Sheila Jordan - vocals
Alan Broadbent - piano
Harvie S. - bass
Sheila Jordan was born Nov. 18 1928 in Detroit, Michigan. Raised in poverty in Pennsylvania's coal-mining country, Jordan began singing as a child and by the time she was in her early teens was working semi-professionally in Detroit clubs. Her first great influence was Charlie Parker and, indeed, most of her influences have been instrumentalists rather than singers. Working chiefly with black musicians, she met with disapproval from the white community but persisted with her career. She was a member of a vocal trio, Skeeter, Mitch And Jean (she was Jean), who sang versions of Parker's solos in a manner akin to that of the later Lambert, Hendricks And Ross.
After moving to New York in the early 50s, she married Parker's pianist, Duke Jordan, and studied with Lennie Tristano, but it was not until the early 60s that she made her first recordings. One of these was under her own name, the other was “The Outer View” with George Russell, which featured a famous 10-minute version of "You Are My Sunshine".
In the mid-60s her work encompassed jazz liturgies sung in churches and extensive club work, but her appeal was narrow even within the confines of jazz. By the late 70s jazz audiences had begun to understand her uncompromising style a little more and her popularity increased - as did her appearances on record, which included albums with pianist Steve Kuhn, whose quartet she joined, and an album, Home, comprising a selection of Robert Creeley's poems set to music and arranged by Steve Swallow.
A 1983 duo set with bassist Harvie Swartz, “Old Time Feeling”, comprises several of the standards Jordan regularly features in her live repertoire, while 1990's “Lost And Found” pays tribute to her bebop roots. Both sets display her unique musical trademarks, such as the frequent and unexpected sweeping changes of pitch, which still tend to confound an uninitiated audience. Entirely non-derivative, Jordan is one of only a tiny handful of jazz singers who fully deserve the appellation and for whom no other term will do.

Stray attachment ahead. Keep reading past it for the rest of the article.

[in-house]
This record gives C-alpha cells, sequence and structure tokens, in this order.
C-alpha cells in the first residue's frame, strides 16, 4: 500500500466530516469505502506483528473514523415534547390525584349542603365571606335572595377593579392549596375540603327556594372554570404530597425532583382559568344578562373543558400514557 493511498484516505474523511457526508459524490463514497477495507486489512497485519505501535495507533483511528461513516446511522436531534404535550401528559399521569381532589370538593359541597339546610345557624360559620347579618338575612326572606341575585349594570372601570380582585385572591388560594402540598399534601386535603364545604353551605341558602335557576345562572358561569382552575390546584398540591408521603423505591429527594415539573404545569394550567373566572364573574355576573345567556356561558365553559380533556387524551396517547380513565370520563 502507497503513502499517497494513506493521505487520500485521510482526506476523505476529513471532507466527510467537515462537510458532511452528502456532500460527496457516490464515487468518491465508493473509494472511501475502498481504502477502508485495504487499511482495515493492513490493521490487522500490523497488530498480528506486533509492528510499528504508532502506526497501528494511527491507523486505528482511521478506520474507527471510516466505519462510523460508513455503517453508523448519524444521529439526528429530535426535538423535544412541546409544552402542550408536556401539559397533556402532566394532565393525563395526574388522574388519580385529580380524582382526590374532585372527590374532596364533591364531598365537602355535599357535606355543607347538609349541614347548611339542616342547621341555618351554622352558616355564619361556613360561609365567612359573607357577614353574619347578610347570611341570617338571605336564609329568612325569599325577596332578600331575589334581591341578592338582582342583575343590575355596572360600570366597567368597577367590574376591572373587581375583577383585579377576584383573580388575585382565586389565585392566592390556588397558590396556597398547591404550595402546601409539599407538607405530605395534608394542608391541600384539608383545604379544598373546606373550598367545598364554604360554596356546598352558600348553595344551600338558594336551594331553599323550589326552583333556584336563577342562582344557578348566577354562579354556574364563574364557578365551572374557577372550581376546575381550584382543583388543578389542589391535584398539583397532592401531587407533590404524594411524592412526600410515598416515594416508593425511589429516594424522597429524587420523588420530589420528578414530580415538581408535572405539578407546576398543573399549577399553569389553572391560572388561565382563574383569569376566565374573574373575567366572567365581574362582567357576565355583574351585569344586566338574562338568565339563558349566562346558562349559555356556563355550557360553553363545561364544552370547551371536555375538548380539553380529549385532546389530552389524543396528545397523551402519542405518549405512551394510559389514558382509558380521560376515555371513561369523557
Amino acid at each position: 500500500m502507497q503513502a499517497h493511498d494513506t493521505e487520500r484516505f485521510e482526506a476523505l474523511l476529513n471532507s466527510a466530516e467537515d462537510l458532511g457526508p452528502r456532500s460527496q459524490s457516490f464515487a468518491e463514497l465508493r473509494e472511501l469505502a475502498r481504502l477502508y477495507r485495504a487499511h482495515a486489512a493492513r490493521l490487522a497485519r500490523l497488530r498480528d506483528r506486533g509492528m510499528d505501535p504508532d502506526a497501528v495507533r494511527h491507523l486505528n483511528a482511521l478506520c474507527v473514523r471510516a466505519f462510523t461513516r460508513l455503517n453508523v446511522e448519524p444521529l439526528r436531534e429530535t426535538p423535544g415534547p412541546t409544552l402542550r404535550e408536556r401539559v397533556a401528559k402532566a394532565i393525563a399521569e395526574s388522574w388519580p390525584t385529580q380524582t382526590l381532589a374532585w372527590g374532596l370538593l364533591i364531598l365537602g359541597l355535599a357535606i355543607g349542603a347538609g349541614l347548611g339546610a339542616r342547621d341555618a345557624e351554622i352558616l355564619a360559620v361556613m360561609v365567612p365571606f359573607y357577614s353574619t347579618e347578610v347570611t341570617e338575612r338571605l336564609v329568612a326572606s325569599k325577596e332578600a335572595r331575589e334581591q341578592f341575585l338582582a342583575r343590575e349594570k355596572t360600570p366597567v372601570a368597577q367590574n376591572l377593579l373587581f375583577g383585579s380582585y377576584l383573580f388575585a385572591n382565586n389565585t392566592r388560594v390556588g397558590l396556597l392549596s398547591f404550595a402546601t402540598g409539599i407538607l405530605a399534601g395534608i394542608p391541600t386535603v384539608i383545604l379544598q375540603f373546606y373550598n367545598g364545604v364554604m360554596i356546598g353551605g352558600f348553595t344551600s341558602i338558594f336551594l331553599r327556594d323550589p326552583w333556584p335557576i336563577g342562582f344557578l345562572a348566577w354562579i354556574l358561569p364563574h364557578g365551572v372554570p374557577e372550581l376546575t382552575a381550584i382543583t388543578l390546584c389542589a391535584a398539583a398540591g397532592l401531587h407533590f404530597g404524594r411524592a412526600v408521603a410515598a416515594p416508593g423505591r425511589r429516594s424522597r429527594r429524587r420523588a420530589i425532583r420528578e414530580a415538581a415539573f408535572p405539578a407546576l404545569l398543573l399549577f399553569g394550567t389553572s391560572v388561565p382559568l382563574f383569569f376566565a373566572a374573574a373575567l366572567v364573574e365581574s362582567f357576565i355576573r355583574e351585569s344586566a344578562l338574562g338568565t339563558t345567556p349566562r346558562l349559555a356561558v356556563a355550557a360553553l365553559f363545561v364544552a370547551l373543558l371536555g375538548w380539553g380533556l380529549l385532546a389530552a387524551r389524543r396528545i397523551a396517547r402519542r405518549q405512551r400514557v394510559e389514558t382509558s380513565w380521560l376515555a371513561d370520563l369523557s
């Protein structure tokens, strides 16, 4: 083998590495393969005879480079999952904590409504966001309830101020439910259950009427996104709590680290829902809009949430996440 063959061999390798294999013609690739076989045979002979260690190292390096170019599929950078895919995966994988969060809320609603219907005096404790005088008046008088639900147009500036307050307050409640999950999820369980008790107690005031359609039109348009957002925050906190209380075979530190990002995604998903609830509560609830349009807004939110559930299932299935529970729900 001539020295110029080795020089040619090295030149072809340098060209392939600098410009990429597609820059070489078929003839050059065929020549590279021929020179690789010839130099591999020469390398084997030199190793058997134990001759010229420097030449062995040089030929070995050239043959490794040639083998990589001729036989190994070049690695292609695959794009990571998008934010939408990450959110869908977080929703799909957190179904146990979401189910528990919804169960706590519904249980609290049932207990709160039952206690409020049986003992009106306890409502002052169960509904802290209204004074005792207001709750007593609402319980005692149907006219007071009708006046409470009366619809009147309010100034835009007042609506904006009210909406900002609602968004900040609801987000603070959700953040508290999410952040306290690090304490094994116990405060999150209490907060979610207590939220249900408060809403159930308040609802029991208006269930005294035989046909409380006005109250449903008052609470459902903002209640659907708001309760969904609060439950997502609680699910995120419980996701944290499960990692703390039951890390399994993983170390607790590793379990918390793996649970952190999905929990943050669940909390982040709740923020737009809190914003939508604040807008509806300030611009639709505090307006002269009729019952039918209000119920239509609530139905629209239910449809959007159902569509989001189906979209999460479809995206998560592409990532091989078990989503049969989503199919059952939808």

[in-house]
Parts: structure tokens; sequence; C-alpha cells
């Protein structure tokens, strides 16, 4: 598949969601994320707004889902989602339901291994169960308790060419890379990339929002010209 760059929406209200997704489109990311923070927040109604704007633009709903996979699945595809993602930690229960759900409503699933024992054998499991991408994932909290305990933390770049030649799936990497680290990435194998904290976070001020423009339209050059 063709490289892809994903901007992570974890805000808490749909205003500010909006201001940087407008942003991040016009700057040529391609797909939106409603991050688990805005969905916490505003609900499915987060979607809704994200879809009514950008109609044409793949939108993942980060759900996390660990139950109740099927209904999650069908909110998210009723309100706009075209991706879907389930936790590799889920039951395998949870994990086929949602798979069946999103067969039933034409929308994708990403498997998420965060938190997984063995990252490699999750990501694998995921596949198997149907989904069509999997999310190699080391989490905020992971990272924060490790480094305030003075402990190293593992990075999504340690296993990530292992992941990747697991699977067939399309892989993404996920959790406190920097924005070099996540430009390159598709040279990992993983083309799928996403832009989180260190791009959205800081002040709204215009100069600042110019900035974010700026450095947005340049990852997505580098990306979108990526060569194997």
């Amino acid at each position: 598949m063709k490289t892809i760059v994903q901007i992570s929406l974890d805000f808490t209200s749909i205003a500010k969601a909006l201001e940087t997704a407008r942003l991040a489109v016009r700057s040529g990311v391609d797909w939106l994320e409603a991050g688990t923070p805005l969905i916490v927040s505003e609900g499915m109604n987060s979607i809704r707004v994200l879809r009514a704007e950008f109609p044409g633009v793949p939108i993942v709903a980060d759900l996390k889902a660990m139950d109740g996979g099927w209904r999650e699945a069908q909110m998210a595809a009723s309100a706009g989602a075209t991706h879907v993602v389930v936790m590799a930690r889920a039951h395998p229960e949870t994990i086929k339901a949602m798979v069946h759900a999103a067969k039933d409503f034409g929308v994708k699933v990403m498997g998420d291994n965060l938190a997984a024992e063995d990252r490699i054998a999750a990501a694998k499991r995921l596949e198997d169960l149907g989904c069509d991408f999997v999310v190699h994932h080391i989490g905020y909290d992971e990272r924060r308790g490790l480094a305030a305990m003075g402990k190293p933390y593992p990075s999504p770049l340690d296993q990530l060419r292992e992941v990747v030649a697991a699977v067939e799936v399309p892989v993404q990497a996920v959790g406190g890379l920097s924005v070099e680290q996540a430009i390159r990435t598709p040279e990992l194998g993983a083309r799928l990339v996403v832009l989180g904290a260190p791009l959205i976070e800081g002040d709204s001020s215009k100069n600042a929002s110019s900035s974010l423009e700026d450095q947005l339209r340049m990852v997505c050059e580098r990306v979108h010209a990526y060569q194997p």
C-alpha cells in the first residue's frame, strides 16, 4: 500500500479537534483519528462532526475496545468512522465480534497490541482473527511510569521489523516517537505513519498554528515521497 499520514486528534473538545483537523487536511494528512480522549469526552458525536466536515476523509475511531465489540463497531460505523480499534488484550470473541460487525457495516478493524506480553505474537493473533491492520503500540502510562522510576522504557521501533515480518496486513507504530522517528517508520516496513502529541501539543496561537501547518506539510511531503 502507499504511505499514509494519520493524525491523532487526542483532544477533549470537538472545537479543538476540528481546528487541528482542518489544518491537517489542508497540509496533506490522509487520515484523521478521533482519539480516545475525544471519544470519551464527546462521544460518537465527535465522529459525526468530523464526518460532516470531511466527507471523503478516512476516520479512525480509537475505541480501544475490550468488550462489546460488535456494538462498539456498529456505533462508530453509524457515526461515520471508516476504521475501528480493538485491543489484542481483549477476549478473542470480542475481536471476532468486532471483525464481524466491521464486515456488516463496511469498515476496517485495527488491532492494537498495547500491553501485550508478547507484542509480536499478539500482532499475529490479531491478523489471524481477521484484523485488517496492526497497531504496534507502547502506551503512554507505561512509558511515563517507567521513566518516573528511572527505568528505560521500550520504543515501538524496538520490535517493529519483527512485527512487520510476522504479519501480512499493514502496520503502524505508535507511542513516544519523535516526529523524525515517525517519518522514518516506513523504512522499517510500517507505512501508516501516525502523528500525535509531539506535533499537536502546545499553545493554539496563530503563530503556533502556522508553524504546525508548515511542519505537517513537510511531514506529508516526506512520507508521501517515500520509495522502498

Alan Broadbent was born in Auckland, New Zealand and in 1966, at the age of 19, received a Downbeat Magazine scholarship to attend Berklee College of Music in Boston. In 1969 he was asked to join Woody Herman’s band as his pianist and arranger for 3 years. In 1972 he settled in Los Angeles, beginning a musical relationship with the legendary singer Irene Kral (no relation to Diana Krall). Soon he was also invited into the studio scene as a pianist for the great Nelson Riddle, David Rose and Johnny Mandel. In the early 90s he was asked to be a part of Natalie Cole’s famous “Unforgettable” cd, at which time he toured as her pianist and, a little while later, as her conductor. At this time he wrote an orchestral arrangement for her second video with her dad, “When I Fall In Love”, which won him his first Grammy Award for “best orchestral arrangement accompanying a vocal”.
A legendary bassist, Harvie S. has performed and recorded with Stan Getz, Chet Baker, Dexter Gordon, Tony Bennett, Ray Baretto, Michael Brecker, Jean Pierre Rampal, Paquito D’Rivera, Gil Evans, Art Farmer, Mark Turner, Jim Hall, Billy Hart, Lee Konitz, Yusef Lateef, Dave Leibman, Joe Lovano, Pat Metheny, Paul Motion, Chico O’Farrill, Danilo Perez, Maria Schneider, Zoot Sims, Toots Thielemans, Ray Vega, James Williams, Phil Woods, Louie Bellson James Brown, Kenny Barron, Chick Corea, Tom Harrell, Pat Martino, Manhattan Transfer, Wycliff Gordon, David Mathews, Ingrid Jenson, James Weidman, and countless others. He can be heard on twenty albums as a leader, fifteen as a co-leader, and over four hundred albums as a sideman.